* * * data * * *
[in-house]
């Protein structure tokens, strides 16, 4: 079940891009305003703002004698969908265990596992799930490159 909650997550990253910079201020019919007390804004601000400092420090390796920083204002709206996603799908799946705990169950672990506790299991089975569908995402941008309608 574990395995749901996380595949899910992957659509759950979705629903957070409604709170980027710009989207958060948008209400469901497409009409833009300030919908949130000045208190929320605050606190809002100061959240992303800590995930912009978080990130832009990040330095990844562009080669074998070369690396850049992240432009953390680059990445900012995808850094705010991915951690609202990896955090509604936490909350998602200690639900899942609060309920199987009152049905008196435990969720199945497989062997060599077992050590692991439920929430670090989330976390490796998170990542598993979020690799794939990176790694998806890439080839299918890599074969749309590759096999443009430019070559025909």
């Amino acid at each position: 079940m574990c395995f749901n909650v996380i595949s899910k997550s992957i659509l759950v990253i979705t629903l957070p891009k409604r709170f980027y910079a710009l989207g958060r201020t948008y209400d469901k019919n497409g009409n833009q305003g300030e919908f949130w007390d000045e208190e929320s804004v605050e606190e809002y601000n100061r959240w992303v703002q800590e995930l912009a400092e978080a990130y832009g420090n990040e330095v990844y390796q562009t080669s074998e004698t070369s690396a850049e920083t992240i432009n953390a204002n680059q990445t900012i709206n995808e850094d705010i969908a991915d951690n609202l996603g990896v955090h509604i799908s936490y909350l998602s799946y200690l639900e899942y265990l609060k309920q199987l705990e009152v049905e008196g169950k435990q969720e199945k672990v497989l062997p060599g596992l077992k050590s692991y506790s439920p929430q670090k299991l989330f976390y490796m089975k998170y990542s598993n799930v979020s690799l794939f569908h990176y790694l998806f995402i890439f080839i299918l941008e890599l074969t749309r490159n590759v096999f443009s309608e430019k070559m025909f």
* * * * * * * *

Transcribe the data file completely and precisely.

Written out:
[in-house]
């Protein structure tokens, strides 16, 4: 079940891009305003703002004698969908265990596992799930490159 909650997550990253910079201020019919007390804004601000400092420090390796920083204002709206996603799908799946705990169950672990506790299991089975569908995402941008309608 574990395995749901996380595949899910992957659509759950979705629903957070409604709170980027710009989207958060948008209400469901497409009409833009300030919908949130000045208190929320605050606190809002100061959240992303800590995930912009978080990130832009990040330095990844562009080669074998070369690396850049992240432009953390680059990445900012995808850094705010991915951690609202990896955090509604936490909350998602200690639900899942609060309920199987009152049905008196435990969720199945497989062997060599077992050590692991439920929430670090989330976390490796998170990542598993979020690799794939990176790694998806890439080839299918890599074969749309590759096999443009430019070559025909």
């Amino acid at each position: 079940m574990c395995f749901n909650v996380i595949s899910k997550s992957i659509l759950v990253i979705t629903l957070p891009k409604r709170f980027y910079a710009l989207g958060r201020t948008y209400d469901k019919n497409g009409n833009q305003g300030e919908f949130w007390d000045e208190e929320s804004v605050e606190e809002y601000n100061r959240w992303v703002q800590e995930l912009a400092e978080a990130y832009g420090n990040e330095v990844y390796q562009t080669s074998e004698t070369s690396a850049e920083t992240i432009n953390a204002n680059q990445t900012i709206n995808e850094d705010i969908a991915d951690n609202l996603g990896v955090h509604i799908s936490y909350l998602s799946y200690l639900e899942y265990l609060k309920q199987l705990e009152v049905e008196g169950k435990q969720e199945k672990v497989l062997p060599g596992l077992k050590s692991y506790s439920p929430q670090k299991l989330f976390y490796m089975k998170y990542s598993n799930v979020s690799l794939f569908h990176y790694l998806f995402i890439f080839i299918l941008e890599l074969t749309r490159n590759v096999f443009s309608e430019k070559m025909f």